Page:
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        General Assembly
1 February 1994


33rd meeting
held on
Tuesday, 15 November 1993
at 3 p.m.
New York


Chairman: Mr. MONGBE (Benin)




The meeting was called to order at 3.20 p.m.


AGENDA ITEM 100: SPECIAL PROGRAMMES OF ECONOMIC ASSISTANCE (A/48/272-S/26108, A/48/308-S/26295, A/48/319, A/48/320, A/48/392 and Corr.1, A/48/396-S/26440, A/48/405, A/48/434, A/48/453, A/48/504, A/48/552, A/48/564; A/C.2/48/6)


14. Mr. JONAH (Under-Secretary-General for Political Affairs), introducing the report of the Secretary-General on assistance for the reconstruction and development of Lebanon (A/48/453), recalled that, beginning in 1978, the international community had resolved to take special measures to speed the reconstruction of Lebanon. In that same year, the General Assembly had established the programme of United Nations Assistance for the Reconstruction and Development of Lebanon (UNARDOL), which had become fully operational over the past few years, during which the scope and volume of its activities had increased. He recalled that Economic and Social Council resolution 1992/42 and General Assembly resolution 47/155 had called upon the programmes and organizations of the United Nations to intensify their assistance to Lebanon and take the necessary steps to ensure that their offices in Beirut were adequately staffed. In the past few years, additional United Nations organizations had established or reopened their offices in Beirut and other offices had been strengthened. For the first time since the end of the civil war, field operations had been initiated, with the participation of international personnel, and a number of projects had become operational. That had been made possible by the improvement of security conditions in Lebanon, which had permitted the relaxation of the restrictions which had been in place in some areas.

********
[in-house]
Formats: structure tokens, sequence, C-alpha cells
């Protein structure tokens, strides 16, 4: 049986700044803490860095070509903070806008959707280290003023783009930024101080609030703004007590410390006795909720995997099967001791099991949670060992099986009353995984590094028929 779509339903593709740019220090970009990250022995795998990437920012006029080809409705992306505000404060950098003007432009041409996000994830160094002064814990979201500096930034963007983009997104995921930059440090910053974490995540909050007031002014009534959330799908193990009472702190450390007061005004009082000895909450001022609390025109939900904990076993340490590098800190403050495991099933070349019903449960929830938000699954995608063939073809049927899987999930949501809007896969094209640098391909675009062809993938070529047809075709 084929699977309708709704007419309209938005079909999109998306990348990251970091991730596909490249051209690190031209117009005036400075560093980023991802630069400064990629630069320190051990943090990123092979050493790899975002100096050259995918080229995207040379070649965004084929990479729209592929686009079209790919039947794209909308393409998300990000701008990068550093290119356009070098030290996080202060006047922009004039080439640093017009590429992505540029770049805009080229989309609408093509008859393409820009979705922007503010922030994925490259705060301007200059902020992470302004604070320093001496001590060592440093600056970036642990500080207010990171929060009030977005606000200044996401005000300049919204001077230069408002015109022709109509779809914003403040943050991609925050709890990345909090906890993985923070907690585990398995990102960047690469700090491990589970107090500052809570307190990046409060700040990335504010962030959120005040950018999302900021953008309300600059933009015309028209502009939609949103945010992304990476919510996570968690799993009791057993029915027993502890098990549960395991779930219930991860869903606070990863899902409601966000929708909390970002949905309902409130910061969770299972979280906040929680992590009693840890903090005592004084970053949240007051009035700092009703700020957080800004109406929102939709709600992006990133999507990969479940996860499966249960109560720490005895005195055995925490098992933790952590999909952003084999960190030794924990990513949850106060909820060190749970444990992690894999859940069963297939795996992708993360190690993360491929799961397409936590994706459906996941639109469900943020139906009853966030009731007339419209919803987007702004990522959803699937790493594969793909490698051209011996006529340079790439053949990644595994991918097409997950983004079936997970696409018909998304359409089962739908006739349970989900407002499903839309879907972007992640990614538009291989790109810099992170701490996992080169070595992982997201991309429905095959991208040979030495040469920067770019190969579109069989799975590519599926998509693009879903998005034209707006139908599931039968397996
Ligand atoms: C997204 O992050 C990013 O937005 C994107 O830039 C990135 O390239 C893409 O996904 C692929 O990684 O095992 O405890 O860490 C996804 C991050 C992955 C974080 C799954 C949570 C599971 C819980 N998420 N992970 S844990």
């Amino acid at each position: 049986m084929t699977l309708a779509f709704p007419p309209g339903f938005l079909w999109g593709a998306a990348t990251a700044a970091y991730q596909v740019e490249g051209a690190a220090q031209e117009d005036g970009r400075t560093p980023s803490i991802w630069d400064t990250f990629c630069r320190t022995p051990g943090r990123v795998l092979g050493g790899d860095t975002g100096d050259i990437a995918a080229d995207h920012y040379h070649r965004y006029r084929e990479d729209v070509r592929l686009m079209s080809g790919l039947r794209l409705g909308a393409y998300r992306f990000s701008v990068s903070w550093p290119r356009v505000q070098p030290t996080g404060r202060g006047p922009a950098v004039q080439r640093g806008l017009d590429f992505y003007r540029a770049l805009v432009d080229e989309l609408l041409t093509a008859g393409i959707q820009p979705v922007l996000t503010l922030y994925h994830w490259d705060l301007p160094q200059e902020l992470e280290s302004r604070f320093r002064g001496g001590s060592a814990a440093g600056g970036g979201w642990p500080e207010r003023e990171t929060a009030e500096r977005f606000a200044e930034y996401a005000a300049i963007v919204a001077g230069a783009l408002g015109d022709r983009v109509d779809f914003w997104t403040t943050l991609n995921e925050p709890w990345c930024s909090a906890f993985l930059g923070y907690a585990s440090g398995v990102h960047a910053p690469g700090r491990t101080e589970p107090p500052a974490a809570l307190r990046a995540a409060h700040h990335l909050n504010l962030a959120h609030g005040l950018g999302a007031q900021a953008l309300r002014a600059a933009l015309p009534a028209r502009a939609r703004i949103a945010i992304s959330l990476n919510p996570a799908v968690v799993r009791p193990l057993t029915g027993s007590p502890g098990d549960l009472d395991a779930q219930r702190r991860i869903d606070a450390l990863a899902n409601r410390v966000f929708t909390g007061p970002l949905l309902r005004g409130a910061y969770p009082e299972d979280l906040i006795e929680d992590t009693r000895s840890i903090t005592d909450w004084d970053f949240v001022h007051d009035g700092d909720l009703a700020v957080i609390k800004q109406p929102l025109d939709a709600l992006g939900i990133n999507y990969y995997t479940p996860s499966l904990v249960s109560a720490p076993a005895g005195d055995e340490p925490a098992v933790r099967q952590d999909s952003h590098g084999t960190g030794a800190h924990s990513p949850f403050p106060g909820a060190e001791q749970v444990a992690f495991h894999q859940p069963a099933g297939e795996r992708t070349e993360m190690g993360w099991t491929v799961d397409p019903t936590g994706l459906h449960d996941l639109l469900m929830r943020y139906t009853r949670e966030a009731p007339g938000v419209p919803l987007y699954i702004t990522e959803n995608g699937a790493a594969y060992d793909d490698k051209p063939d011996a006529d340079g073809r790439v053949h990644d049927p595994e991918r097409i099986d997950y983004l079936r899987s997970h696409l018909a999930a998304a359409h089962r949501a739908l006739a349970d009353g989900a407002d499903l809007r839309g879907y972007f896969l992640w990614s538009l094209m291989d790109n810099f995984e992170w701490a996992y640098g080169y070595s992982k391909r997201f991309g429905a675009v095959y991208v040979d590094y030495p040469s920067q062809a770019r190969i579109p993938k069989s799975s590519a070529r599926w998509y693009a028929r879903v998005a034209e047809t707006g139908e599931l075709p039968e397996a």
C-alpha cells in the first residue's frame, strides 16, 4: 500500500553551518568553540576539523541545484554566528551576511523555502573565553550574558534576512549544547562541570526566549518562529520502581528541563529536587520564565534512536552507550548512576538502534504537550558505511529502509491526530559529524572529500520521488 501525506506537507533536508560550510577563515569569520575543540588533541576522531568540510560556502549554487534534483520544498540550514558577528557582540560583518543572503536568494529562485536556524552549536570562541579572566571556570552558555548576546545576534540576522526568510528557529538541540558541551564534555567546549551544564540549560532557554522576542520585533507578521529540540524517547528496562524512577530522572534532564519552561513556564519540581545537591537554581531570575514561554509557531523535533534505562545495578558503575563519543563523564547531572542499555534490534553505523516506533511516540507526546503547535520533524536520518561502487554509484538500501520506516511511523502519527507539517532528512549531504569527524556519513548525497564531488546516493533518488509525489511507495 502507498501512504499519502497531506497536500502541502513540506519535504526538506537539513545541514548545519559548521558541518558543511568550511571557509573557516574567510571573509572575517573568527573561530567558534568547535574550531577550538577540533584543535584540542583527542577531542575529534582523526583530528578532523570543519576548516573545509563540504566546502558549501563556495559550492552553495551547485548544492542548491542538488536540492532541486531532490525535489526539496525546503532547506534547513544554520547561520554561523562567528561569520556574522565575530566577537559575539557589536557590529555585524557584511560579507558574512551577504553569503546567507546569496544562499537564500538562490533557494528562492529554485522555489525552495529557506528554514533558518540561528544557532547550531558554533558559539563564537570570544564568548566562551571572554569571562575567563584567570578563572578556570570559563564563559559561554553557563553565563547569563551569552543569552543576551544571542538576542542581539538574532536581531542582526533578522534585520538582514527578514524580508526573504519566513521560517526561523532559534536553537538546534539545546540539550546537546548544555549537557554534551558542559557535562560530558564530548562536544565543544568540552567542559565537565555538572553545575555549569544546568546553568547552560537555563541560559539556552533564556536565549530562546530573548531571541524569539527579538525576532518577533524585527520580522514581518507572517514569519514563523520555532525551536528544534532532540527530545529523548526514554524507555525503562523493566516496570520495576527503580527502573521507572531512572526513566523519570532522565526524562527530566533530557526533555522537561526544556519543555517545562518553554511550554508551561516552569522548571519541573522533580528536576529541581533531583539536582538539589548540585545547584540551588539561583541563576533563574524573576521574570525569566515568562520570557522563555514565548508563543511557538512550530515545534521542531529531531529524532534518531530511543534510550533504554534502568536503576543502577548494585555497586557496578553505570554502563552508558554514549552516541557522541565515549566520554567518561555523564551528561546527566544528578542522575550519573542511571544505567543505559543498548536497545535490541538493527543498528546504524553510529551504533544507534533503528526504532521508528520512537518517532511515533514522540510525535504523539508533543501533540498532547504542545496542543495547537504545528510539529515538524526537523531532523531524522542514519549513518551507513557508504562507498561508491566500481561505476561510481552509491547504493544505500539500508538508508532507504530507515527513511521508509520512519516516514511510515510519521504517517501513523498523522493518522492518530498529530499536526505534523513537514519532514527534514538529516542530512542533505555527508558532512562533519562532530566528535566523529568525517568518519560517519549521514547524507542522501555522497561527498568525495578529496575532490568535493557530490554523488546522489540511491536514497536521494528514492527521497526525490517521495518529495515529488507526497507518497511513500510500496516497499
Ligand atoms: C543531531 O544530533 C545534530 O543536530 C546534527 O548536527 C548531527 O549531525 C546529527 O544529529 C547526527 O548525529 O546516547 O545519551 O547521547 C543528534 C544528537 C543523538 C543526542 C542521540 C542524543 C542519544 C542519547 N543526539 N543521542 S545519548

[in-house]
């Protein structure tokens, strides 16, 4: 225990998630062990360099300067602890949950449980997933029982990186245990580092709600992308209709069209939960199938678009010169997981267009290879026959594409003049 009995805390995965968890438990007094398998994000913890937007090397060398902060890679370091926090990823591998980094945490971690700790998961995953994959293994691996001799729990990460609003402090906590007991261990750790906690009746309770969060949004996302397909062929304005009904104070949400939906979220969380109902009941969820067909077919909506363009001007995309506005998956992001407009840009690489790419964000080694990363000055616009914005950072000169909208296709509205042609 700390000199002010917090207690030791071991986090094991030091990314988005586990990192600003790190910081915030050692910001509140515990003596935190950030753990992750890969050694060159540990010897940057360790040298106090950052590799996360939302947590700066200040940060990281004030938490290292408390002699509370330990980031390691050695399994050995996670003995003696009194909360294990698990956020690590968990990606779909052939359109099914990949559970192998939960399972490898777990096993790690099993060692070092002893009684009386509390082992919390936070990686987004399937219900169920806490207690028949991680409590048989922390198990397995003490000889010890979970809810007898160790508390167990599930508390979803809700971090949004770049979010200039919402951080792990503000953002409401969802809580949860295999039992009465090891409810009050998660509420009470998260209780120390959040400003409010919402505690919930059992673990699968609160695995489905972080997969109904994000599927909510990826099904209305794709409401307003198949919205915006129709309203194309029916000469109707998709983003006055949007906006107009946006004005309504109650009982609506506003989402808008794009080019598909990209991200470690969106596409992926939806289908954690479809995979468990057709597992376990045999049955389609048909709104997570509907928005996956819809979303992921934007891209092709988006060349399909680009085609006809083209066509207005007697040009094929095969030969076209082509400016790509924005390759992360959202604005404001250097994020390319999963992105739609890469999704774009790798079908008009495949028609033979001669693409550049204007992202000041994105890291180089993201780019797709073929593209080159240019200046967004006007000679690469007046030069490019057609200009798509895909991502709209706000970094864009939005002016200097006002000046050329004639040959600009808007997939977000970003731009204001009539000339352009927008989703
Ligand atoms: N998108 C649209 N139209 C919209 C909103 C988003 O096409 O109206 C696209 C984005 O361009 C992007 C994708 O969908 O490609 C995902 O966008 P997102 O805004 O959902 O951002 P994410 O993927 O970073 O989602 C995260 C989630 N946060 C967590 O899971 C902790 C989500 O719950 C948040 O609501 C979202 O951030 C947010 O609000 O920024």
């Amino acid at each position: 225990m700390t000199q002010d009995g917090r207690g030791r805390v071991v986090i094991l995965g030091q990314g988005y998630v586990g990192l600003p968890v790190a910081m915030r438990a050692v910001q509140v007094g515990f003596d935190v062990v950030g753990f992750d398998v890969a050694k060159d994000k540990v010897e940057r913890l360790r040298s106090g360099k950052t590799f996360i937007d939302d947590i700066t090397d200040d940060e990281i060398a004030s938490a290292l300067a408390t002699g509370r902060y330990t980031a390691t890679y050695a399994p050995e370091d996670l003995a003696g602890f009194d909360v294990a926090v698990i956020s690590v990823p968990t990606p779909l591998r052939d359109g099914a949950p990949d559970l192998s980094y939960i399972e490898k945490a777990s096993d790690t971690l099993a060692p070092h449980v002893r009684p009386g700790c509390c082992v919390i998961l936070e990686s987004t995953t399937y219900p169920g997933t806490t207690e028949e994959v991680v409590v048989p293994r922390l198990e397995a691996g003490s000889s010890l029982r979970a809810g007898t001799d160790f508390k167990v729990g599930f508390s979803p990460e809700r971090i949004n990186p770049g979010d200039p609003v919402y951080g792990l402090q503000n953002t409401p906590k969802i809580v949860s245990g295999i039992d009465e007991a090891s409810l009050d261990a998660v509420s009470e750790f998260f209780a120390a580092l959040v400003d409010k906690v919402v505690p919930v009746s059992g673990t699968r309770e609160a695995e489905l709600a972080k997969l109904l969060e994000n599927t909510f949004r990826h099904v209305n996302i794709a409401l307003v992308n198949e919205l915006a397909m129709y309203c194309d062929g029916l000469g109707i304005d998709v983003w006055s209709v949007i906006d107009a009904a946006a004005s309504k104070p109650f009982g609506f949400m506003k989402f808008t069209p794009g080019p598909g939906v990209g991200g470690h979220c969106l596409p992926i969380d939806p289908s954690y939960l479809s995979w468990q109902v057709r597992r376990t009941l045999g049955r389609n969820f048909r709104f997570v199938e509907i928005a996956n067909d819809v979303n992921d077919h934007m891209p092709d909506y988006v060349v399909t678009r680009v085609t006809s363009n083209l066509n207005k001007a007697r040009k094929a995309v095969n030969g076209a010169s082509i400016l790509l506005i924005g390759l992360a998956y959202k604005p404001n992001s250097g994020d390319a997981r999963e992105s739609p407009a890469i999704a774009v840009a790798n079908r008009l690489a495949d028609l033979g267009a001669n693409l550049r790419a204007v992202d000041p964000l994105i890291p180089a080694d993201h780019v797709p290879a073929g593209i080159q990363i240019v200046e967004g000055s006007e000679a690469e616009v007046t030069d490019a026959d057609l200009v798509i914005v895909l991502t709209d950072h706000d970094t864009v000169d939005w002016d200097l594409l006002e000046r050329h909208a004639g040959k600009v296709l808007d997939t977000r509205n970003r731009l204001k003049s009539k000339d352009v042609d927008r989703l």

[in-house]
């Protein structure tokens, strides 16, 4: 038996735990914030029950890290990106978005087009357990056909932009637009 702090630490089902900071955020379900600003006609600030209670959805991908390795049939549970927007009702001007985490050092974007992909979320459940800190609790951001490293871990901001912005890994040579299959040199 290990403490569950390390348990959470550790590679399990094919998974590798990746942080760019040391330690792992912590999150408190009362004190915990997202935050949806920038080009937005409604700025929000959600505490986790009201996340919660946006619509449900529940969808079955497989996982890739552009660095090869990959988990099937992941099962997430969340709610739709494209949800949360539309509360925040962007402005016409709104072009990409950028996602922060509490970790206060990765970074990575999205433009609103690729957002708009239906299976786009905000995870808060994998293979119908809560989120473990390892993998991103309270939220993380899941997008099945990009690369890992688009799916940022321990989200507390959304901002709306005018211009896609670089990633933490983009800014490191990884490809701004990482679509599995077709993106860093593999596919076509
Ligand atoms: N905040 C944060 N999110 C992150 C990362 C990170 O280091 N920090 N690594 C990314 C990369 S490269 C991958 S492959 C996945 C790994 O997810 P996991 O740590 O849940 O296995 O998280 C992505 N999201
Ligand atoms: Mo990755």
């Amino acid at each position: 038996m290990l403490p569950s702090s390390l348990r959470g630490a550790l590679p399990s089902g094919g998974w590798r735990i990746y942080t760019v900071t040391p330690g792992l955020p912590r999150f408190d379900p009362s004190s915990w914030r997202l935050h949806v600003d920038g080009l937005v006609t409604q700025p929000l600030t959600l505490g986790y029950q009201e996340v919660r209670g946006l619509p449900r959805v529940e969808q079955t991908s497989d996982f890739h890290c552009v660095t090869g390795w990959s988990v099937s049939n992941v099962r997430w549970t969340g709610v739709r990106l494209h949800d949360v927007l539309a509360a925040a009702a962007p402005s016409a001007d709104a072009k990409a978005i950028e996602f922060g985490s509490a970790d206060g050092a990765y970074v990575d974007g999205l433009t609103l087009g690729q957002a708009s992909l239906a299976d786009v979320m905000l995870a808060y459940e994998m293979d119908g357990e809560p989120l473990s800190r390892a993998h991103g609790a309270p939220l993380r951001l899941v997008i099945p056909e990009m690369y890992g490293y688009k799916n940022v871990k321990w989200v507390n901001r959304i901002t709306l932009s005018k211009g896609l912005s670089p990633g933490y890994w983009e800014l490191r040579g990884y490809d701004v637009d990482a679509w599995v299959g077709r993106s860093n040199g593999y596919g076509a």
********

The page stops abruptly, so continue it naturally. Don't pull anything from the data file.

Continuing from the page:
15. The two most recent reports of the Secretary-General on assistance to Lebanon noted the profound changes that had taken place in the country, changes related to the consolidation of the Government's authority, as well as other encouraging developments which made it possible to focus attention on the need for rehabilitation, reconstruction and development. More recent events in the Middle East had contributed to that trend. Their effect on Lebanon and the neighbouring countries would make itself felt as the peace process continued. Under the leadership of the UNARDOL Resident Coordinator, the United Nations had sought to provide maximum support to the Government of Lebanon in drawing up and implementing projects and programmes of reconstruction and rehabilitation. That support had extended to humanitarian assistance and emergency aid, the revival of institutions and the enhancement of their capacity and assistance in human resource development. In particular, the report provided information on the United Nations Inter-Agency Humanitarian Needs Mission, which had visited Lebanon in August 1993, in the wake of the intensification of armed conflict in southern Lebanon. The UNARDOL Resident Coordinator continued to be engaged in assisting the country's authorities in responding to the emergency situation in southern Lebanon and the west Bekaa. Among the most outstanding of the ongoing activities, mention should be made of the full reconstruction by the United Nations Centre for Human Settlements (Habitat) of some 1,500 completely destroyed houses and the emergency repair of 1,000 partially destroyed houses belonging to economically disadvantaged families, which had received advance funding of $5 million from the Department of Humanitarian Affairs.